Updated April 17, 2018 14:58:30
Up to 400 Australian businesses may have been targeted by suspected Russian state-sponsored cyber attacks that have affected millions of machines worldwide, the Defence Minister Marise Payne has revealed.
The United States, Britain and Australia allege Russian Government-backed hackers infected computer routers around the world in a cyber-espionage campaign targeting government agencies, businesses and critical infrastructure operators.
In Australia, hundreds of businesses were affected in 2017, but Cyber Security Minister Angus Taylor said there was no indication their information had been compromised.
Ms Payne said the cyber attacks demonstrated the importance of being vigilant about cyber security.
"The Australian Cyber Security Centre ... believes that potentially 400 Australian companies were targeted, but don't believe there has been any exploitation of significance," she said.
Fergus Hanson from the International Cyber Policy Centre said Russia could be accessing the networks to launch future attacks.
Mr Taylor said it was important Russia took responsibility for its actions.
"We know that they were behind these attacks and that’s a very important escalation," Mr Taylor told that ABC.
He would not be drawn on whether Australia would take further action against Russia over the attacks.
"The most important thing at this point is to attribute it. To say we know where this came from, we are working with our partners…and it's unacceptable behaviour."
US and British officials have issued a joint alert on the attacks, which targeted the CISCO routers that form a key part of the internet infrastructure.
Experts believe the exploits could be leveraged in the future to launch cyber attacks.
The report says targets of the cyber activity were primarily government and private-sector organisations, critical infrastructure providers and the internet service providers supporting these sectors.
"Specifically, these cyber exploits are directed at network infrastructure devices worldwide such as routers, switches, firewalls, and the Network Intrusion Detection System (NIDS)," the statement said.
"Network device vendors, ISPs, public sector organisations, private sector corporations and small-office/home-office customers should read the alert (TA18-106A) and act on the recommended mitigation strategies."
The report blamed "Russian state-sponsored actors" for using compromised routers to support espionage, extract intellectual property, maintain persistent access to victim networks.
"Russian Government activities continue to threaten our respective safety, security, and the very integrity of our cyber ecosystem," said Jeanette Manfra from the National Protection and Programs Directorate.
"We condemn this latest activity in the strongest possible terms and we will not accept nor tolerate any malign foreign cyber operations, intrusions, or compromises — to include influence operations."
FBI deputy assistant director Howard Marshall said the attacks were part of a repeated pattern carried out by the Russian Government.
"As long as this type of activity continues, the FBI will be there to investigate, identify and unmask the perpetrators, in this case, the Russian Government," he said.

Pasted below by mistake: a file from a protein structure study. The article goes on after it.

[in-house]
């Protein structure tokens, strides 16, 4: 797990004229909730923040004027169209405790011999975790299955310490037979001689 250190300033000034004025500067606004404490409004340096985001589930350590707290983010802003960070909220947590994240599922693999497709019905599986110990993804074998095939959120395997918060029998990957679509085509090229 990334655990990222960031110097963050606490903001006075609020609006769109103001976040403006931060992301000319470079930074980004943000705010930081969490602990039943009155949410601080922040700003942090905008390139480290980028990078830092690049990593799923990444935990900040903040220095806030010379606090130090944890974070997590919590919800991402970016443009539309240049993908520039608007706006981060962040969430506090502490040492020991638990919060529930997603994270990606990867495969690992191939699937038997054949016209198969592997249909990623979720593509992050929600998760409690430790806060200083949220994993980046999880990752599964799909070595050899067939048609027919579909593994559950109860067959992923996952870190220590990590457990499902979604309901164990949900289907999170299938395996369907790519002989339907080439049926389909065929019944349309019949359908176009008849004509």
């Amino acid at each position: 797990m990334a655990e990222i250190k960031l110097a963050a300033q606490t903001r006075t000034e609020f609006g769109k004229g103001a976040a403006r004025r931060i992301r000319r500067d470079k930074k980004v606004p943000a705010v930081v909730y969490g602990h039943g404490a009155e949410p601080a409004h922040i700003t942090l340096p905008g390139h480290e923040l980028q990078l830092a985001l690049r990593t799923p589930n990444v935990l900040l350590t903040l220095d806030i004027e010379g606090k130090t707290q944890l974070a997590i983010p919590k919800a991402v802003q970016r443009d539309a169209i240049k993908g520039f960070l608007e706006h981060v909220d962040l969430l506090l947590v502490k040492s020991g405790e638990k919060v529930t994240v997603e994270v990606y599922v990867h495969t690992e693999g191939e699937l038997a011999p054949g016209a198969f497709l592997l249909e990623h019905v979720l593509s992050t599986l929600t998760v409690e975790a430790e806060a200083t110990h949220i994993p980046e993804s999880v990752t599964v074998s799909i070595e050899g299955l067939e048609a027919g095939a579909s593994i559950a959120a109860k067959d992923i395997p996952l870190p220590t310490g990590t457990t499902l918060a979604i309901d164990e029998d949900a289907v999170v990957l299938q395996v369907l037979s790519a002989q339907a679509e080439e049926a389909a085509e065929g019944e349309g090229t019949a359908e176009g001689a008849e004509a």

Meanwhile, White House cyber security coordinator Rob Joyce echoed the sentiment, saying: "When we see malicious cyber activity, whether it be from the Kremlin or other malicious nation-state actors, we are going to push back."
The US and British governments said they planned to provide technical details on the attacks so that organisations can determine whether they have been hacked and thwart similar future hacking attempts.
They asked victims to report any infections so they could better understand the impact of the campaign.
US and British officials said the infected routers could be used to launch future offensive cyber operations.
"They could be pre-positioning for use in times of tension," said Ciaran Martin, chief executive of the British Government's National Cyber Security Centre, who added that "millions of machines" were targeted.
The White House in February blamed Russia for the devastating "NotPetya" cyber attack in 2017, joining the British Government in condemning Russia for unleashing a virus that crippled parts of Ukraine's infrastructure and damaged computers across the globe.
US intelligence agencies also concluded that Moscow interfered in the 2016 presidential campaign and a federal prosecutor is investigating whether President Donald Trump's campaign colluded with Russians to sway the vote.
Both Moscow and Mr Trump have denied the allegations.
Mr Martin said authorities had been tracking the campaign for about a year and the tactics behind them for longer.
"We in the UK can independently corroborate all of the detection work in this report to validate the assessment of US colleagues," he said.
"And we can also confirm that all of the attacks mentioned in this report have directly affected the UK."
In August last year, the Australian Government issued a statement, saying it was "aware cyber adversaries are extracting configuration files from the routers and switches of a number of Australian organisations," but did not specify who was behind the attacks.
First posted April 17, 2018 05:27:35